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Our Cameras, Our Selves

The new breed of fashion photographer is young and female -- and she'd rather take pictures of life as she knows it than shoot glossy cover girls.


It's one of those curious things. In a fashion industry increasingly dominated by women -- from the editrices who have always ruled to the woman designers who are stealing more of the pie away from their male colleagues every day -- it's only photographers who have largely remained men.

"The David Bailey model dies hard," observes Val Williams, curator of the Hasselblad Center in Gothenburg, Sweden. He refers, of course, to the legendary photographer who came out of nowhere (read: a working-class background) in the sixties to become the first fashion photographer as star, sex symbol, and soul of Swinging London.

But while the Bailey legacy has been celebrated with a recent book, Birth of the Cool, and the photographer himself has shot a rare ad campaign for Bergdorf Goodman, the Bailey model is getting punched full of holes.

There's a new cadre of fashion photographers, all of them women and, refreshingly, all of them with nothing but a camera to grind. These photographers -- Elaine Constantine, Elinor Carucci, Ellen Nolan, Vanina Sorrenti, Liz Collins, and Justine Parsons -- are less concerned with addressing the welter of female stereotypes before them than with just doing, or shooting, their own visions. And so they do, for the coolest-kid magazines in fashion: Italian Vogue, French Vogue, Surface, W, The Face, Harper's Bazaar.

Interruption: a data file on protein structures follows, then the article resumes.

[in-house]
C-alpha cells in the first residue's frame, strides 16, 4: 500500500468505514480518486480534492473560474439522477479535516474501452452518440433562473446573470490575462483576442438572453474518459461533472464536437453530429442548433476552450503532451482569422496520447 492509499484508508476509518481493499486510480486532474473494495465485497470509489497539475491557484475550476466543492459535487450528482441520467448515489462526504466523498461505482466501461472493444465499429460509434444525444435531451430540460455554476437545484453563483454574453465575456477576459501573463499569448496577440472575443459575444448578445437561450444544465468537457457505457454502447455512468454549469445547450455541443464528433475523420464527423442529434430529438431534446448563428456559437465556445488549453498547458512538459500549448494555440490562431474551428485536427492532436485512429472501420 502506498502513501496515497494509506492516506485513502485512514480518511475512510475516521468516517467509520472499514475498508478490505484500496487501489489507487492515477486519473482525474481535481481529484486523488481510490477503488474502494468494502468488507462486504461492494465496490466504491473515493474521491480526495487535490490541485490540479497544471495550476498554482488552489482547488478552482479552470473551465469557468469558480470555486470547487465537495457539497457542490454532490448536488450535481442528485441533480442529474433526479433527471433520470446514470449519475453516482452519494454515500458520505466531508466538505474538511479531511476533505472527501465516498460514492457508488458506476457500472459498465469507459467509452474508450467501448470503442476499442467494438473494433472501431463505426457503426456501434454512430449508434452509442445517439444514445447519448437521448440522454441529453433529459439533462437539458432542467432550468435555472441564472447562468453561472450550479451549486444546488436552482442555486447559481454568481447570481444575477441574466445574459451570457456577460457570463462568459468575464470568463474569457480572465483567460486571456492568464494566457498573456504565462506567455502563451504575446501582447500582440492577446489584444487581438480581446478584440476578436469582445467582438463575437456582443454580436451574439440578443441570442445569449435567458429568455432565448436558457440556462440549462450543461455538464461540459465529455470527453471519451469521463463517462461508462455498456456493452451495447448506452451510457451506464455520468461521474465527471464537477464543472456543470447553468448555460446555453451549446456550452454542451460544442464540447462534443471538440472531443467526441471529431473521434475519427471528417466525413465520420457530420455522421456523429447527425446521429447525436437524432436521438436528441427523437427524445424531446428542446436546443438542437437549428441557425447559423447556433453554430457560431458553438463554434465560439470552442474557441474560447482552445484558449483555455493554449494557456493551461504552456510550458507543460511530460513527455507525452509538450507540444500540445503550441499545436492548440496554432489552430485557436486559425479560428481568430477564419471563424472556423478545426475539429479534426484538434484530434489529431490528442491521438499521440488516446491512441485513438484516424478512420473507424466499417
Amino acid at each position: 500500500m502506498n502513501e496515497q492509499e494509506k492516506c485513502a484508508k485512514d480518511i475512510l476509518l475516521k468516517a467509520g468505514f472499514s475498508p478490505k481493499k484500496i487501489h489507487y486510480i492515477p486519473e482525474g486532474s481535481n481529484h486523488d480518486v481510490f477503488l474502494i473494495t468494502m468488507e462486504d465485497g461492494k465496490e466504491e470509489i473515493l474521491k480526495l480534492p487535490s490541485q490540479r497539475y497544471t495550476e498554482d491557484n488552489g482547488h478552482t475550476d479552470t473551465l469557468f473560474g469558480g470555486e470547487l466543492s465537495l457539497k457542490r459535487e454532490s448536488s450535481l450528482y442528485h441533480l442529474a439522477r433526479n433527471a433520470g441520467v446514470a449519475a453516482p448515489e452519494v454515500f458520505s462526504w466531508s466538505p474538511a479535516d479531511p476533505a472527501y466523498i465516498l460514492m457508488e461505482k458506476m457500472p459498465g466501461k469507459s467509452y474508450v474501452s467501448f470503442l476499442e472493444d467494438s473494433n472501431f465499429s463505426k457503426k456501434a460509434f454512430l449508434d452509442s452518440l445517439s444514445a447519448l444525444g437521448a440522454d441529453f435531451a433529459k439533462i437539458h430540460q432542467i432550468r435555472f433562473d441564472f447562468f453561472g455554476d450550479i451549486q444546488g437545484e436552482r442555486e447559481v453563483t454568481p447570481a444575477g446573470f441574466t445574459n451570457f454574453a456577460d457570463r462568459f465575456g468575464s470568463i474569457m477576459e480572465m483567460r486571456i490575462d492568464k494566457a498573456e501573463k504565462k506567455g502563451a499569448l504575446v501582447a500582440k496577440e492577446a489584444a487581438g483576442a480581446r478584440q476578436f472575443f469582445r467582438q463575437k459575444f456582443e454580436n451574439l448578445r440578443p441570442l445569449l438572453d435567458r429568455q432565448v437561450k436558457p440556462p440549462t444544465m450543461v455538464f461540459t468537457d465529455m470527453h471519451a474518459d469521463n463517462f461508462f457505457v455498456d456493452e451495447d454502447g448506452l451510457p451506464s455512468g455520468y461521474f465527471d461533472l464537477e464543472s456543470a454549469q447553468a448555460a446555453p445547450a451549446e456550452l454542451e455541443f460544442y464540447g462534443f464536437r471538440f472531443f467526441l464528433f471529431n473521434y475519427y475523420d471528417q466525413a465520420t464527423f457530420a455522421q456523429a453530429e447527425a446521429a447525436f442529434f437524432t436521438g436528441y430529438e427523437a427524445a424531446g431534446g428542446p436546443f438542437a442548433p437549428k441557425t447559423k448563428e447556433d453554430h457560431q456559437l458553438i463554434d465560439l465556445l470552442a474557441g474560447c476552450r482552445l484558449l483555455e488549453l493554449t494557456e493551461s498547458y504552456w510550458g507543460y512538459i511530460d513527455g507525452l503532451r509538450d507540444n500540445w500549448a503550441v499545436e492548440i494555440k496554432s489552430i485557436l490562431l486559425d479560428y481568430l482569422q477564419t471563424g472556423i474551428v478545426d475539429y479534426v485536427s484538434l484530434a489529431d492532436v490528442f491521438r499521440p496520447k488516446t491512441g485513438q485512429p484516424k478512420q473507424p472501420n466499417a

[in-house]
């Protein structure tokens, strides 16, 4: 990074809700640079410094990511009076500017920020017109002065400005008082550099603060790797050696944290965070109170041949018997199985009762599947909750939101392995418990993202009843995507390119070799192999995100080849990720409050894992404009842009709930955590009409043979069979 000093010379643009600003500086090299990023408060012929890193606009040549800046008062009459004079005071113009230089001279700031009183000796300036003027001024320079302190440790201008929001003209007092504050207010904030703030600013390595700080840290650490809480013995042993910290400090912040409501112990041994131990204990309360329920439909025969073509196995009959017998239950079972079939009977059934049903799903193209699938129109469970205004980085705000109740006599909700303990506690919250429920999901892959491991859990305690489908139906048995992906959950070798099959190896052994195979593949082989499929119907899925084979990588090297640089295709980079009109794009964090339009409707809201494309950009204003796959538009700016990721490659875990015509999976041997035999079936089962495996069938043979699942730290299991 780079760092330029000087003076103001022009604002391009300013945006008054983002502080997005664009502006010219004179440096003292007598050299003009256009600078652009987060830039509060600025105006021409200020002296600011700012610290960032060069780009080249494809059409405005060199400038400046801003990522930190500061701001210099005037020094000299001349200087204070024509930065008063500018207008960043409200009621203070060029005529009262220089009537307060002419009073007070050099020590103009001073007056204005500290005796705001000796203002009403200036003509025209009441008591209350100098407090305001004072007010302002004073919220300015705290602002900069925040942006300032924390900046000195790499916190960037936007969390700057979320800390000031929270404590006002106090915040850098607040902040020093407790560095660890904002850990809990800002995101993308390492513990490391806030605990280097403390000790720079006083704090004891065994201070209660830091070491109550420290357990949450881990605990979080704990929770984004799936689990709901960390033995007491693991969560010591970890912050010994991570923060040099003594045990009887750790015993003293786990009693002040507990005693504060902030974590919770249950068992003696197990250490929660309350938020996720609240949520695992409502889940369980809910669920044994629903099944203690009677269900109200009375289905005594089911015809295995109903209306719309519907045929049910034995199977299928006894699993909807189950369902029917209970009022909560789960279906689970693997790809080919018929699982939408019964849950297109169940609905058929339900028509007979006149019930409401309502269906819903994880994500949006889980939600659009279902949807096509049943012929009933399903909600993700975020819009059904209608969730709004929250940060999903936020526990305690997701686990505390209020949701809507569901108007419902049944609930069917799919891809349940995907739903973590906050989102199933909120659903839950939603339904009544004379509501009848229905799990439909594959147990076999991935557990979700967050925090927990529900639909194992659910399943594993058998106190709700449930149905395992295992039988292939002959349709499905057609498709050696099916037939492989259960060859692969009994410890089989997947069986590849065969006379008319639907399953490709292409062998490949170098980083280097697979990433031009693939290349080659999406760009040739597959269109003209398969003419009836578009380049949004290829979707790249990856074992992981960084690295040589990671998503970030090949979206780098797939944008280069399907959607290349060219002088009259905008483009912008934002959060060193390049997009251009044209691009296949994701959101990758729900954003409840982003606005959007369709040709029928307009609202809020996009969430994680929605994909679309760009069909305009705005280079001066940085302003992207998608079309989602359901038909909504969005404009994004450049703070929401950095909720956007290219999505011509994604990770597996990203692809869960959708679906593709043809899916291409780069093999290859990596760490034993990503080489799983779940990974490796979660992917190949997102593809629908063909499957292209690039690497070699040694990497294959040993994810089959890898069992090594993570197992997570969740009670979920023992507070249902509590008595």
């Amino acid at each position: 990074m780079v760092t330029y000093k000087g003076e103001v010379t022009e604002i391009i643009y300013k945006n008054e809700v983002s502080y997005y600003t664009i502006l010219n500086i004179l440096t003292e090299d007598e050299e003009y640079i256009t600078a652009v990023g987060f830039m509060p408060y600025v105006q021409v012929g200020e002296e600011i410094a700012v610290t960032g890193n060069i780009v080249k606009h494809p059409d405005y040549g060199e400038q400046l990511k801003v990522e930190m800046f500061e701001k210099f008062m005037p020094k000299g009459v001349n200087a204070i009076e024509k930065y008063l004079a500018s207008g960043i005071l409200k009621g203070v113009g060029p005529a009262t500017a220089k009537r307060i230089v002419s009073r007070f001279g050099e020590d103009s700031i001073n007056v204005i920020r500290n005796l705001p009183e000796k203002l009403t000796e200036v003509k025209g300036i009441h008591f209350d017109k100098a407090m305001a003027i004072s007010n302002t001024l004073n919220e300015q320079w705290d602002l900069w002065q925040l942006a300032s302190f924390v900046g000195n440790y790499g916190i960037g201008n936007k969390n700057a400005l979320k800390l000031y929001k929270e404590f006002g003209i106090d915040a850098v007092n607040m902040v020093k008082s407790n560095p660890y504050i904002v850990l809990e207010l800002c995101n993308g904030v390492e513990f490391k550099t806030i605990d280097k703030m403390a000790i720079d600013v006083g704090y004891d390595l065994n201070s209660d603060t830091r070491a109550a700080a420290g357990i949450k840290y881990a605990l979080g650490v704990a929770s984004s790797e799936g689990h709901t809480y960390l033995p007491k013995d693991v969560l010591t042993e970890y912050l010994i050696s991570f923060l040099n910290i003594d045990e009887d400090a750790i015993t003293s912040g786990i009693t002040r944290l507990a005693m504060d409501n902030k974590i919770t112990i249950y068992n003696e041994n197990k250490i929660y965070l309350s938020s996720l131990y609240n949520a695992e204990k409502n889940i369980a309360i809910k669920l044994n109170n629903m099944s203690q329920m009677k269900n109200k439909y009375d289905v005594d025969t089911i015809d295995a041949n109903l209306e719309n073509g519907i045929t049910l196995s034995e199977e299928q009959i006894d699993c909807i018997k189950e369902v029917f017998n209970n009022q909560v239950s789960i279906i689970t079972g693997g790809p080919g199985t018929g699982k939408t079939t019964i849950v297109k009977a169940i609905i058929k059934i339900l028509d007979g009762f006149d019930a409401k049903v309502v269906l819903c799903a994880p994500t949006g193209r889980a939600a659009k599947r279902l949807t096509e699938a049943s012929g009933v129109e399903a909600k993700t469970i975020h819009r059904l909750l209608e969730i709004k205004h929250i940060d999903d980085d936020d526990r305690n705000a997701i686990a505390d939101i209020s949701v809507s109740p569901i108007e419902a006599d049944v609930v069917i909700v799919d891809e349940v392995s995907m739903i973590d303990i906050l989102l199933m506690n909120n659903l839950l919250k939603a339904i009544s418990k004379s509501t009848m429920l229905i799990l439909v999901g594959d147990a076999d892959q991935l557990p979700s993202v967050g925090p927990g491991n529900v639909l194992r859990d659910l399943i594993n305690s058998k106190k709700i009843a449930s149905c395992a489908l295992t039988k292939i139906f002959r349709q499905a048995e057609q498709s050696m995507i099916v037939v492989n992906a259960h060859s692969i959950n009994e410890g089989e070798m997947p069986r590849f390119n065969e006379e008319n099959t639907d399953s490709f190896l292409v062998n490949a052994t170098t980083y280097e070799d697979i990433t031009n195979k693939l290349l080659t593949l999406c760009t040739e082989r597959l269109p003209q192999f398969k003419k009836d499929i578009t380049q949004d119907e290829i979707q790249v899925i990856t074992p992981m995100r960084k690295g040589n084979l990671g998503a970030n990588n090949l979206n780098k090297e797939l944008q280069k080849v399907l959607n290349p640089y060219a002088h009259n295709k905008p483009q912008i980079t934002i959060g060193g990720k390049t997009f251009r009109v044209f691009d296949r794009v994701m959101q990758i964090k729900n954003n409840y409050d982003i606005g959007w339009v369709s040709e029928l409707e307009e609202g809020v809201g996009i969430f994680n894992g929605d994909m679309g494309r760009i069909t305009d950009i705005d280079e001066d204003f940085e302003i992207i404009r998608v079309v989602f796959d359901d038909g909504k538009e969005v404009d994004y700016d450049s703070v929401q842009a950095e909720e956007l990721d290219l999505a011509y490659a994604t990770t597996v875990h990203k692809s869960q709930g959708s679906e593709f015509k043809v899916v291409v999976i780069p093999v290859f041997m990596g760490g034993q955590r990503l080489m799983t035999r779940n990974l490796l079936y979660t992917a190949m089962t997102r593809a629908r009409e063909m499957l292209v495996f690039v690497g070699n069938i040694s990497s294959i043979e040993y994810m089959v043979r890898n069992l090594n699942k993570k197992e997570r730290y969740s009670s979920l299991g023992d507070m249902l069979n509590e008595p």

"I don't go around thinking, I'm a woman," says Constantine, a Manchester-born 34-year-old who has been the most successful of the names mentioned. "People are on this woman tip, but I'm a person."

Most notably, her photographs of apple-cheeked, euphoric teenage girls have delivered a potent death chop to the vogue for the wan, sallow, and sullen.

And while Constantine says she'd be dismayed at a predictable picture of, say, a woman draped over a sports car, she adds, "I'm put off by any kind of visual stereotype; more truthfully, I'm outraged at the amount of boring imagery around."

Constantine, nibbling at a club sandwich in the Gramercy Park Hotel dining room, credits the photographer Corinne Day with finally breaking the constraints that hampered women as photographers: "Corinne used less sexy imagery, less obvious imagery, and I think there's a lot of women who are into less sexy imagery, on both sides of the camera." In fact, when it comes to blatantly sexy imagery, Constantine confesses that she would be at a bit of a loss: "It would have to be completely ironic, and I hate irony in pictures."

Why has it taken so long for women to get cast in this role in significant numbers?

"It's only in this generation that so many women have become important, because, I think, the old prejudices about the photographer's relationship with the model has finally gone," says Williams. "Bailey's relationship with the models, that Blow-Up, Austin Powers thing. Even with Helmut Newton, when those girls were having a really great time, there was something underlying, an exploitative edge. It's funny -- a lot of male fashion photographers have been gay, but that's always been kept under wraps because that wasn't seen to be the proper relationship."